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    • Y02T90/12Electric charging stations
    • Y02T90/128Energy exchange control or determination
    • YGENERAL TAGGING OF NEW TECHNOLOGICAL DEVELOPMENTS; GENERAL TAGGING OF CROSS-SECTIONAL TECHNOLOGIES SPANNING OVER SEVERAL SECTIONS OF THE IPC; TECHNICAL SUBJECTS COVERED BY FORMER USPC CROSS-REFERENCE ART COLLECTIONS [XRACs] AND DIGESTS
    • Y02TECHNOLOGIES OR APPLICATIONS FOR MITIGATION OR ADAPTATION AGAINST CLIMATE CHANGE
    • Y02TCLIMATE CHANGE MITIGATION TECHNOLOGIES RELATED TO TRANSPORTATION
    • Y02T90/00Enabling technologies or technologies with a potential or indirect contribution to GHG emissions mitigation
    • Y02T90/10Technologies related to electric vehicle charging
    • Y02T90/14Plug-in electric vehicles
    • YGENERAL TAGGING OF NEW TECHNOLOGICAL DEVELOPMENTS; GENERAL TAGGING OF CROSS-SECTIONAL TECHNOLOGIES SPANNING OVER SEVERAL SECTIONS OF THE IPC; TECHNICAL SUBJECTS COVERED BY FORMER USPC CROSS-REFERENCE ART COLLECTIONS [XRACs] AND DIGESTS
    • Y02TECHNOLOGIES OR APPLICATIONS FOR MITIGATION OR ADAPTATION AGAINST CLIMATE CHANGE
    • Y02TCLIMATE CHANGE MITIGATION TECHNOLOGIES RELATED TO TRANSPORTATION
    • Y02T90/00Enabling technologies or technologies with a potential or indirect contribution to GHG emissions mitigation
    • Y02T90/10Technologies related to electric vehicle charging
    • Y02T90/16Information or communication technologies improving the operation of electric vehicles
    • YGENERAL TAGGING OF NEW TECHNOLOGICAL DEVELOPMENTS; GENERAL TAGGING OF CROSS-SECTIONAL TECHNOLOGIES SPANNING OVER SEVERAL SECTIONS OF THE IPC; TECHNICAL SUBJECTS COVERED BY FORMER USPC CROSS-REFERENCE ART COLLECTIONS [XRACs] AND DIGESTS
    • Y02TECHNOLOGIES OR APPLICATIONS FOR MITIGATION OR ADAPTATION AGAINST CLIMATE CHANGE
    • Y02TCLIMATE CHANGE MITIGATION TECHNOLOGIES RELATED TO TRANSPORTATION
    • Y02T90/00Enabling technologies or technologies with a potential or indirect contribution to GHG emissions mitigation
    • Y02T90/10Technologies related to electric vehicle charging
    • Y02T90/16Information or communication technologies improving the operation of electric vehicles
    • Y02T90/163Information or communication technologies related to charging of electric vehicle
    • YGENERAL TAGGING OF NEW TECHNOLOGICAL DEVELOPMENTS; GENERAL TAGGING OF CROSS-SECTIONAL TECHNOLOGIES SPANNING OVER SEVERAL SECTIONS OF THE IPC; TECHNICAL SUBJECTS COVERED BY FORMER USPC CROSS-REFERENCE ART COLLECTIONS [XRACs] AND DIGESTS
    • Y02TECHNOLOGIES OR APPLICATIONS FOR MITIGATION OR ADAPTATION AGAINST CLIMATE CHANGE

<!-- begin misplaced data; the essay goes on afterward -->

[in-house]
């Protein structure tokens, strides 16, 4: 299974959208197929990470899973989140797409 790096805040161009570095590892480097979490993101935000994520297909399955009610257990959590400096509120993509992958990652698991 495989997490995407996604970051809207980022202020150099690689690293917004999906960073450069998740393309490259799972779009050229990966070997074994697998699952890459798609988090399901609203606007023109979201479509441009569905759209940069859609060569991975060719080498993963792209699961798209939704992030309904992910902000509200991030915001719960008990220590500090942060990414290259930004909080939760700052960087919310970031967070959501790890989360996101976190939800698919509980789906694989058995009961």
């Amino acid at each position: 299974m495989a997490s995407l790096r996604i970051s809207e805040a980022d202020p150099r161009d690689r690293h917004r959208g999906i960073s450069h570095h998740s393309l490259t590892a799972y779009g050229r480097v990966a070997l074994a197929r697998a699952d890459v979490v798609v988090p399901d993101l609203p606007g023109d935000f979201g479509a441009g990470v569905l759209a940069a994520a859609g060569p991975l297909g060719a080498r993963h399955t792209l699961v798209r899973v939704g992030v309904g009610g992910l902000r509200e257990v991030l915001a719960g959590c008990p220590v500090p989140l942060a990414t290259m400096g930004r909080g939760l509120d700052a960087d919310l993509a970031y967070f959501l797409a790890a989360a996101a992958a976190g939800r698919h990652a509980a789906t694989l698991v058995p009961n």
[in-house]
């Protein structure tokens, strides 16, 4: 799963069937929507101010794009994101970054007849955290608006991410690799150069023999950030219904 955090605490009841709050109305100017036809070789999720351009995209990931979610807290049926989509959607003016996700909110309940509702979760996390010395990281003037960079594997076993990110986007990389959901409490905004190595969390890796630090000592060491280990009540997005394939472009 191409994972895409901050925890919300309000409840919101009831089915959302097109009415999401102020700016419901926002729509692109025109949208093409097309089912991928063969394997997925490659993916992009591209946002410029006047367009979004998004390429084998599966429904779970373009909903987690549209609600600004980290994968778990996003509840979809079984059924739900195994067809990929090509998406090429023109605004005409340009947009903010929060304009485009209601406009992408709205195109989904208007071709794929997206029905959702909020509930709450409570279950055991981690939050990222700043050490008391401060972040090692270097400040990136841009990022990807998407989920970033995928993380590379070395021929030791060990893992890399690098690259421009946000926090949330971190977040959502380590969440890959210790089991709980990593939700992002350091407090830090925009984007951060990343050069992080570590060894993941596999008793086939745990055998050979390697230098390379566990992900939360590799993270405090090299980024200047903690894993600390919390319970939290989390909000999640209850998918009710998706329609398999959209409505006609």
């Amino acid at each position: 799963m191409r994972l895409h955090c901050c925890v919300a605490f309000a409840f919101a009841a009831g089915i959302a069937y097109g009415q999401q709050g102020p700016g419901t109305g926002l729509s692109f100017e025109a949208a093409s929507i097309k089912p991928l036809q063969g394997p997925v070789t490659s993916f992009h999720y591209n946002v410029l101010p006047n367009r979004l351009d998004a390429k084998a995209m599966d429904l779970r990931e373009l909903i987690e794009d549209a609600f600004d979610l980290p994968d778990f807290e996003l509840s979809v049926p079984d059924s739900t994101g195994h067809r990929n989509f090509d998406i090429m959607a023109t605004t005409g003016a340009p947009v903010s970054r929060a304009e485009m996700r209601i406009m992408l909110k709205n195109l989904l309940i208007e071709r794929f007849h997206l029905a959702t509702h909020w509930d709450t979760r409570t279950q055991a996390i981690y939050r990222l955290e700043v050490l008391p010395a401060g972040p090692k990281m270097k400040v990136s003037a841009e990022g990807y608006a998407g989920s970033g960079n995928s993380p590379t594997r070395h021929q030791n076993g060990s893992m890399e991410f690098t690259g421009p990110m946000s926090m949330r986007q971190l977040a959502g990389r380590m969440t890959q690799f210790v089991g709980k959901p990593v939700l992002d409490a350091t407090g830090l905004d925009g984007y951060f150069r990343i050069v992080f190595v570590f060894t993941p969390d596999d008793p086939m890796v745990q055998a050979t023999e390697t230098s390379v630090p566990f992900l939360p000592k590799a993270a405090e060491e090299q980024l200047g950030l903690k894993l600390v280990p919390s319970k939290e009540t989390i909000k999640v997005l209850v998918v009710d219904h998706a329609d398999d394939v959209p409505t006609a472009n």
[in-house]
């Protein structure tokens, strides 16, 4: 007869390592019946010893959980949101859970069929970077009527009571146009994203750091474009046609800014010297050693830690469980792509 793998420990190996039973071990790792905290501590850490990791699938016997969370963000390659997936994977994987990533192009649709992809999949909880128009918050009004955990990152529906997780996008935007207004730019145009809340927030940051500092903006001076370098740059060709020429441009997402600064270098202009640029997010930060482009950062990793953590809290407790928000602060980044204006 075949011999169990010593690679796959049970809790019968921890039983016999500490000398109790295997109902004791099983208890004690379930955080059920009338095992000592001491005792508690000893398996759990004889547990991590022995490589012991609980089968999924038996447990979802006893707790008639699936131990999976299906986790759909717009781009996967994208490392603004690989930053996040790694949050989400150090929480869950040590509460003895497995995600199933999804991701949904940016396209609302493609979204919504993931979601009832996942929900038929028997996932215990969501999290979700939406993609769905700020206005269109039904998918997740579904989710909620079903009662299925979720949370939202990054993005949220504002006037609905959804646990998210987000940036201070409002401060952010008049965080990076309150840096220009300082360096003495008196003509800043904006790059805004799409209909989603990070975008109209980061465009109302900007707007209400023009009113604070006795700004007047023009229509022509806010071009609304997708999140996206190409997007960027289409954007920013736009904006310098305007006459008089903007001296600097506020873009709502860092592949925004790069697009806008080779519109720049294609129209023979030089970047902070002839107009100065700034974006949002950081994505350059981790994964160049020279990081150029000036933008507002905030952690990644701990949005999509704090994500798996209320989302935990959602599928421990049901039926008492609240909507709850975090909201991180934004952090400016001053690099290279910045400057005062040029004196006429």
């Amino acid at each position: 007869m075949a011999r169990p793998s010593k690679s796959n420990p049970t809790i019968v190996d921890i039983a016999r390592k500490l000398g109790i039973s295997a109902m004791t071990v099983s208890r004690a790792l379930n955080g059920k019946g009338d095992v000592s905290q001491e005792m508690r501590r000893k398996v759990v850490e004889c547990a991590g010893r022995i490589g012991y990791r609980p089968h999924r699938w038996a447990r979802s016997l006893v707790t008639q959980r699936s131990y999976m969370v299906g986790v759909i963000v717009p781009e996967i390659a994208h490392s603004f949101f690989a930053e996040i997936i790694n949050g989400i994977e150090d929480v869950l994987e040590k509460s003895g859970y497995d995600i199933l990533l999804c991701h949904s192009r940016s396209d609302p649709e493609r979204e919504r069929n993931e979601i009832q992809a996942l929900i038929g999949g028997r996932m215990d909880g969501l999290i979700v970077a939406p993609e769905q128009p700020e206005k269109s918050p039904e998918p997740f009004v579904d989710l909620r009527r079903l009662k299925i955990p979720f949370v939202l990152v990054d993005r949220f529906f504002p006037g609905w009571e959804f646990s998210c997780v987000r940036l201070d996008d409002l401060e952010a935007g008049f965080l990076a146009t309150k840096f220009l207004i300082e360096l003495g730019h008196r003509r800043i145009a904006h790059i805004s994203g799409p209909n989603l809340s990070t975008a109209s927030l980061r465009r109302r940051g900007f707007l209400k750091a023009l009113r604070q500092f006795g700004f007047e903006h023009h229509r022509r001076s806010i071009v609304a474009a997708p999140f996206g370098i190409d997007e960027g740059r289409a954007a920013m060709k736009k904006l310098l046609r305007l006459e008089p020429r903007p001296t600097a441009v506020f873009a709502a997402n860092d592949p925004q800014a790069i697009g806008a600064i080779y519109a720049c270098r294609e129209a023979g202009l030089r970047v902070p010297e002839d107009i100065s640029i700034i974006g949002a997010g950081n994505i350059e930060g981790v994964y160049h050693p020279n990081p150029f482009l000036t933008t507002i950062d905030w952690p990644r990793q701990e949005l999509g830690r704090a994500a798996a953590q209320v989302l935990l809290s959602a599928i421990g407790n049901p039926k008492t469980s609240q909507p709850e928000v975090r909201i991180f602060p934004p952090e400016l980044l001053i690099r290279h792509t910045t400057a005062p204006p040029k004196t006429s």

• Y02TCLIMATE CHANGE MITIGATION TECHNOLOGIES RELATED TO TRANSPORTATION
    • Y02T90/00Enabling technologies or technologies with a potential or indirect contribution to GHG emissions mitigation
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    • Y02T90/16Information or communication technologies improving the operation of electric vehicles
    • Y02T90/167Systems integrating technologies related to power network operation and communication or information technologies for supporting the interoperability of electric or hybrid vehicles, i.e. smartgrids as interface for battery charging of electric vehicles [EV] or hybrid vehicles [HEV]
    • Y02T90/168Remote or cooperative charging operation
    • YGENERAL TAGGING OF NEW TECHNOLOGICAL DEVELOPMENTS; GENERAL TAGGING OF CROSS-SECTIONAL TECHNOLOGIES SPANNING OVER SEVERAL SECTIONS OF THE IPC; TECHNICAL SUBJECTS COVERED BY FORMER USPC CROSS-REFERENCE ART COLLECTIONS [XRACs] AND DIGESTS
    • Y04INFORMATION OR COMMUNICATION TECHNOLOGIES HAVING AN IMPACT ON OTHER TECHNOLOGY AREAS
    • Y04SSYSTEMS INTEGRATING TECHNOLOGIES RELATED TO POWER NETWORK OPERATION, COMMUNICATION OR INFORMATION TECHNOLOGIES FOR IMPROVING THE ELECTRICAL POWER GENERATION, TRANSMISSION, DISTRIBUTION, MANAGEMENT OR USAGE, i.e. SMART GRIDS
    • Y04S10/00Systems supporting electrical power generation, transmission or distribution
    • Y04S10/10Systems characterised by the monitored, controlled or operated power network elements or equipment
    • Y04S10/12Systems characterised by the monitored, controlled or operated power network elements or equipment the elements or equipment being or involving energy generation units, including distributed generation [DER] or load-side generation
    • Y04S10/126Systems characterised by the monitored, controlled or operated power network elements or equipment the elements or equipment being or involving energy generation units, including distributed generation [DER] or load-side generation the energy generation units being or involving electric vehicles [EV] or hybrid vehicles [HEV], i.e. power aggregation of EV or HEV, vehicle to grid arrangements [V2G]